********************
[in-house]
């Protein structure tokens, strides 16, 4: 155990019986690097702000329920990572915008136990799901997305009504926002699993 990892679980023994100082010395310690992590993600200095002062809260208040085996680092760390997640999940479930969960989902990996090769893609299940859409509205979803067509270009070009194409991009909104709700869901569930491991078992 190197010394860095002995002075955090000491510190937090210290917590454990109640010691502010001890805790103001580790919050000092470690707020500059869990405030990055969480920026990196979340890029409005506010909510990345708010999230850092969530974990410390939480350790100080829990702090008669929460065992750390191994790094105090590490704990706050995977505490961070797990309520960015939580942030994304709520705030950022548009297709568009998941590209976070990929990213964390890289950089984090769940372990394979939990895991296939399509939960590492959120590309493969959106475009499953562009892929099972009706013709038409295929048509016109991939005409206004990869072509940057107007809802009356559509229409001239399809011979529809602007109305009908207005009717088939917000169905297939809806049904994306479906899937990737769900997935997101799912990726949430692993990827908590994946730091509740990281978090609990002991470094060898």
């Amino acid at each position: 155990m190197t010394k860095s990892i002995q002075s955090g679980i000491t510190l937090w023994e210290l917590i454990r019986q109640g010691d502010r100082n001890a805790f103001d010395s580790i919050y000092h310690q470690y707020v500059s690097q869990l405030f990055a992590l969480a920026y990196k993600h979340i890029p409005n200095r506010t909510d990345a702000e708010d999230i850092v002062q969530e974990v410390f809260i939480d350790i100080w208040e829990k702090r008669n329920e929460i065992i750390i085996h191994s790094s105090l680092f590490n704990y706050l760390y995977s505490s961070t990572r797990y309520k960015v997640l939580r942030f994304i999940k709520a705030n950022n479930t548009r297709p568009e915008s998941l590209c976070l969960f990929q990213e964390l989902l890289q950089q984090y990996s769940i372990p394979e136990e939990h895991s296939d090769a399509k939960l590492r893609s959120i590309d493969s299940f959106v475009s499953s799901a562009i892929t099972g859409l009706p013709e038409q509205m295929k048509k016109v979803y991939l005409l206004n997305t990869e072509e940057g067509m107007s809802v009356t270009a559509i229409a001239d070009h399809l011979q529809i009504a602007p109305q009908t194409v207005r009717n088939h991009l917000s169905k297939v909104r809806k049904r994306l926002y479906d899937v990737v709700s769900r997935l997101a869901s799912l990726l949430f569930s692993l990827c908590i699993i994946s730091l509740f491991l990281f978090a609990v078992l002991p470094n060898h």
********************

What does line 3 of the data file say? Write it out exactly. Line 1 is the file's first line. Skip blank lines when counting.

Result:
């Amino acid at each position: 155990m190197t010394k860095s990892i002995q002075s955090g679980i000491t510190l937090w023994e210290l917590i454990r019986q109640g010691d502010r100082n001890a805790f103001d010395s580790i919050y000092h310690q470690y707020v500059s690097q869990l405030f990055a992590l969480a920026y990196k993600h979340i890029p409005n200095r506010t909510d990345a702000e708010d999230i850092v002062q969530e974990v410390f809260i939480d350790i100080w208040e829990k702090r008669n329920e929460i065992i750390i085996h191994s790094s105090l680092f590490n704990y706050l760390y995977s505490s961070t990572r797990y309520k960015v997640l939580r942030f994304i999940k709520a705030n950022n479930t548009r297709p568009e915008s998941l590209c976070l969960f990929q990213e964390l989902l890289q950089q984090y990996s769940i372990p394979e136990e939990h895991s296939d090769a399509k939960l590492r893609s959120i590309d493969s299940f959106v475009s499953s799901a562009i892929t099972g859409l009706p013709e038409q509205m295929k048509k016109v979803y991939l005409l206004n997305t990869e072509e940057g067509m107007s809802v009356t270009a559509i229409a001239d070009h399809l011979q529809i009504a602007p109305q009908t194409v207005r009717n088939h991009l917000s169905k297939v909104r809806k049904r994306l926002y479906d899937v990737v709700s769900r997935l997101a869901s799912l990726l949430f569930s692993l990827c908590i699993i994946s730091l509740f491991l990281f978090a609990v078992l002991p470094n060898h």